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Youth facility will adopt “radically different” philosophy, minister says

Members from the Ministry of Community Affairs, Gender and Housing L-R: Dorine Whittaker, Chief Officer; Sophy Broad, Policy Officer; Debbie-Ann Whittaker, Senior Policy Officer; and Hon. Mike Adam, Minister.

A brand new facility, offering a new approach for the treatment of at-risk 12-18 year olds is scheduled to be built adjacent to Fairbanks prison.

Senior representatives from the Ministry of Community Affairs, Gender and Housing, including Hon Minister Mike Adam, recently discussed their plans with iNews.

The new facility, due to be finished by May 2013, will adopt the principles of ‘The Missouri Model,’ a system of rehabilitation which developed in the US state of Missouri.

It focuses on rehabilitation rather than punishment, encouraging young people to dig deep and confront their issues, typically within a peer-group setting of ten or twelve.

Early in August, Missouri Youth Services Institute (MYSI) staff member Dr. Pili Robinson spent two weeks training Bonavenure Boys home staff in Missouri Model principles and techniques.

The new ideas will be put into practice both at Bonaventure and Francis Bodden at the beginning of September, part of an interim phase, which will see application of the new ideas in advance of the new purpose-built facility.

The new building will accommodate two groups of 12 – 18 year old boys, around twenty in all. Although it is envisioned that the facility will be initially for only the boys, there is potential to add separate facilities for girls in the future, should the need arise.

An important aspect of the Missouri system is that the architecture – the entire layout of the facility – should be specifically designed to support the system’s core principles.

As Ministry Policy Officer, Sophy Broad explained, “The facility has to be built a certain way – so it’s open dorms, it’s more home like and there are no cells…it’s not your traditional juvenile detention facility.”

Minister, Hon. Mike Adam described the philosophy employed by the Missouri Model as being “radically different.”

“It’s a whole different approach…we are moving from a correctional facility what you know now as a prison system, to a more therapeutic philosophy,” he said.

“Each client that comes in is assessed and they’re provided with individual programmes. In other words we are treating each one depending on their symptoms when they’re diagnosed.”

The core idea of the Missouri Model is for young people to actively explore their own issues, however uncomfortable that process may be. Because the change they undergo is internalised, it remains, as part of them, long after they have left the formal structure of the institution.

Group dynamics are utilised as an integral part of the programme. The natural desire for young people to want to ‘belong,’ often resulting in the formation of gang culture especially among boys, is harnessed for good in the Missouri model. Each group member comes under the scrutiny from the other members of the group, so that participation in therapeutic group programmes is enforced by positive peer pressure.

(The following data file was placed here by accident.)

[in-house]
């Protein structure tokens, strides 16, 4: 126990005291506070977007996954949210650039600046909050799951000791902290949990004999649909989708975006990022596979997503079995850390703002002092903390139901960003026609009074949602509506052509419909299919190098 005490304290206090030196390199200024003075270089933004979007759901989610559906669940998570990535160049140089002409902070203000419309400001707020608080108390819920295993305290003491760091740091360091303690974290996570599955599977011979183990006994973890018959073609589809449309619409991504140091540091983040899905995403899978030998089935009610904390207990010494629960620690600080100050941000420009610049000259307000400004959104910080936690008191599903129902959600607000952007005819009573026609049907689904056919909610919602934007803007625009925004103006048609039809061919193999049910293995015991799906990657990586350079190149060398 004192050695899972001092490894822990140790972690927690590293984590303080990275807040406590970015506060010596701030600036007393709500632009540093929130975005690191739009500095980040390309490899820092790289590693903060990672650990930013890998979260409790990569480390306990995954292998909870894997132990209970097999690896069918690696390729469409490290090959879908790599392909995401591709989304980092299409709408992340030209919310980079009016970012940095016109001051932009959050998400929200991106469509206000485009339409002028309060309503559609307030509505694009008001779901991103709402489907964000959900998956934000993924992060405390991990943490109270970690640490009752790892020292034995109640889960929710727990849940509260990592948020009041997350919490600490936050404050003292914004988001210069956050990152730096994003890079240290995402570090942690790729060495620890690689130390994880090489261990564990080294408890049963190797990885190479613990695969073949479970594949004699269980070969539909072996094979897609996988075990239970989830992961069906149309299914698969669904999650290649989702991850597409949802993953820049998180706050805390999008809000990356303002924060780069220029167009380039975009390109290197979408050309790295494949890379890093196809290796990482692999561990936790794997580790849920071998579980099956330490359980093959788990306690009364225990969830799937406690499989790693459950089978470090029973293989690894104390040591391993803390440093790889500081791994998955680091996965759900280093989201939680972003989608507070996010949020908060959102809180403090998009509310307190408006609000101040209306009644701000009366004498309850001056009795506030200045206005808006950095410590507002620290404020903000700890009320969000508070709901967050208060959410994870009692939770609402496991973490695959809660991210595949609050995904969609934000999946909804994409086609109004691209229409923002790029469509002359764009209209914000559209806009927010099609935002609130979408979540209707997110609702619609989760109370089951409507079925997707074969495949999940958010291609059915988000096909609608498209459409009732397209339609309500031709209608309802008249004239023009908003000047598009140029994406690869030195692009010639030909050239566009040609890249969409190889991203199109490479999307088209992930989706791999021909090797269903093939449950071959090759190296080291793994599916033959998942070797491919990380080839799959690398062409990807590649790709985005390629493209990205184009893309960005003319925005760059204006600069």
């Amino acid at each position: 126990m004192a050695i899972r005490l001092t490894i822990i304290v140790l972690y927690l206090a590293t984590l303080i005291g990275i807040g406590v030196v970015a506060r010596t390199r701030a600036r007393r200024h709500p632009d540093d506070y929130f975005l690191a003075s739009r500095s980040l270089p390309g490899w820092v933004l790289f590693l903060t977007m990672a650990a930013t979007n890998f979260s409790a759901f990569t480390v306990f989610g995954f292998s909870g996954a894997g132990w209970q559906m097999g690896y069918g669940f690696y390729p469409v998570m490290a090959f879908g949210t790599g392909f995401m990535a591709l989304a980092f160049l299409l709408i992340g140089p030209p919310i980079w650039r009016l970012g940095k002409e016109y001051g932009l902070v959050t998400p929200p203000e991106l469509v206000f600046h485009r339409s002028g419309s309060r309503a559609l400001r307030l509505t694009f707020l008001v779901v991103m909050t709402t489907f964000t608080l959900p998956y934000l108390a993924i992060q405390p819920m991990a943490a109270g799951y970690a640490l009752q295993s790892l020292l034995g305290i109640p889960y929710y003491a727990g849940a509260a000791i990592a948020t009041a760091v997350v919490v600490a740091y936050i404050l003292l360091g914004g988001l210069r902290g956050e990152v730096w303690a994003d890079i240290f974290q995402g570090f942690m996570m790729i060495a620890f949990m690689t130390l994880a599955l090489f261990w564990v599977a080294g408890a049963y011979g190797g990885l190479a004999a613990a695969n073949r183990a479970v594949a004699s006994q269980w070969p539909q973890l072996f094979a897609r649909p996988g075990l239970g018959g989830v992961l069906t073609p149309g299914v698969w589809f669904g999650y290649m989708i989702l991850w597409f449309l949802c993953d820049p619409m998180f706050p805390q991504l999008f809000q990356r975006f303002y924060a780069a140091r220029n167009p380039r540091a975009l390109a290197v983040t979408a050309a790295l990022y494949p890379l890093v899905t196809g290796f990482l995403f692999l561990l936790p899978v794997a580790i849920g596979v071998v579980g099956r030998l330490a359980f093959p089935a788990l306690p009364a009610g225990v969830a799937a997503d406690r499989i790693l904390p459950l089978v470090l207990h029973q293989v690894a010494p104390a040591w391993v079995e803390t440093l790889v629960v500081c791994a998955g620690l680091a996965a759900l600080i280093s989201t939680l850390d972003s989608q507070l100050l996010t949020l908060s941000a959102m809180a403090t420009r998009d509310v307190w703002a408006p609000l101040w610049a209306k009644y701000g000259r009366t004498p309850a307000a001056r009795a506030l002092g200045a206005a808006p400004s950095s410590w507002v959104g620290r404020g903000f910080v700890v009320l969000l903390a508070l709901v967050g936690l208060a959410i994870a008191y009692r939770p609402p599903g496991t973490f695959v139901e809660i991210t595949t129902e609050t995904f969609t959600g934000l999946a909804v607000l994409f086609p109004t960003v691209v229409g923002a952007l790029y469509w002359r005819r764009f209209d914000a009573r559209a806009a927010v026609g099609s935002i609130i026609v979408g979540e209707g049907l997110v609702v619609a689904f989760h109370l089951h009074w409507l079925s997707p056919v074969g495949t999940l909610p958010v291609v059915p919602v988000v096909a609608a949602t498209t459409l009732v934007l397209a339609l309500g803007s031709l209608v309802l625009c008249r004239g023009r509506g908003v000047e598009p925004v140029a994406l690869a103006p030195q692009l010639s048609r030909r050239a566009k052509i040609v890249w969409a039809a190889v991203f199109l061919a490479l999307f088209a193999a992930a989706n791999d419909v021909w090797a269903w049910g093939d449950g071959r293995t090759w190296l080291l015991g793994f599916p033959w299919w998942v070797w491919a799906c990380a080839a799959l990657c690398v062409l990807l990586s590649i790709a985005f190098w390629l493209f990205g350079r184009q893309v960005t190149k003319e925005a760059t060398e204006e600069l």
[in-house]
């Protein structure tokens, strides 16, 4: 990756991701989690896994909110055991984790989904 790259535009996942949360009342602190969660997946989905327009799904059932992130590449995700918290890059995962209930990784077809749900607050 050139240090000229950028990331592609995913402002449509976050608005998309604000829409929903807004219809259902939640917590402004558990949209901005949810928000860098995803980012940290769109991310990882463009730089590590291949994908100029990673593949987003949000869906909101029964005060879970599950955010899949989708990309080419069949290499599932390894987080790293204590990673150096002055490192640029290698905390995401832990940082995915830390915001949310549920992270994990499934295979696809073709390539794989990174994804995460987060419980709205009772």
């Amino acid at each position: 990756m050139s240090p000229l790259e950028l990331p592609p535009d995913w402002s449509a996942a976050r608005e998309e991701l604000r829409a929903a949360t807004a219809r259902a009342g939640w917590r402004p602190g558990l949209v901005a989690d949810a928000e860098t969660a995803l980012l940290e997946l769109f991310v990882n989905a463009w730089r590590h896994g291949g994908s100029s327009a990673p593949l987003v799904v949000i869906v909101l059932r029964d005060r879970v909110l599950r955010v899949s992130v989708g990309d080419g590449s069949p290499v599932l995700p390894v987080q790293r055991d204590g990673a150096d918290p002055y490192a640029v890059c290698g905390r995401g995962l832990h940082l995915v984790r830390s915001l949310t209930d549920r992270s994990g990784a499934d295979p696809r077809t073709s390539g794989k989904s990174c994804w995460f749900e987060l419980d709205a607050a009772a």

Minister Adam had an answer for those who might think of the Missouri Model as a cushy alternative to a more traditional approach. “If you send someone to Northward now, they’re just marking time and counting the days until they’ll get out…this institution is more demanding on the individual. You have to confront your issues – what’s causing you to do these things. This is tougher because you are addressing the core issues of the individual. And with that discomfort it brings change.”

An artist’s impression of the proposed purpose-built facility

And there’ll be no opportunity for ‘faking’ participation, according to the Ministry’s Chief Officer, Dorine Whittaker. One of the Missouri Model principles is that there is no set time period for a young offender to stay inside, she said. Rather, release is determined on the progress they make and on how well they engage with the programme.

The changes began in January 2010 when a working group, taken from a larger group of stakeholders who were involved in rehabilitation, was formed in order to look at ways of implementing Cayman’s new constitution, as Ms. Whittaker explained, “What we have is a constitutional requirement to separate the juveniles, that’s person’s under seventeen, from the adults, by 6 November 2013. Based on that and the local expertise we have looked at how we can do things differently. We got a suggestion from one of the group members that we should look at the Missouri concept.”

Following discussions, MYSI representatives came to Cayman to meet with stakeholders in March this year when plans to adopt the Missouri Method were officially announced.


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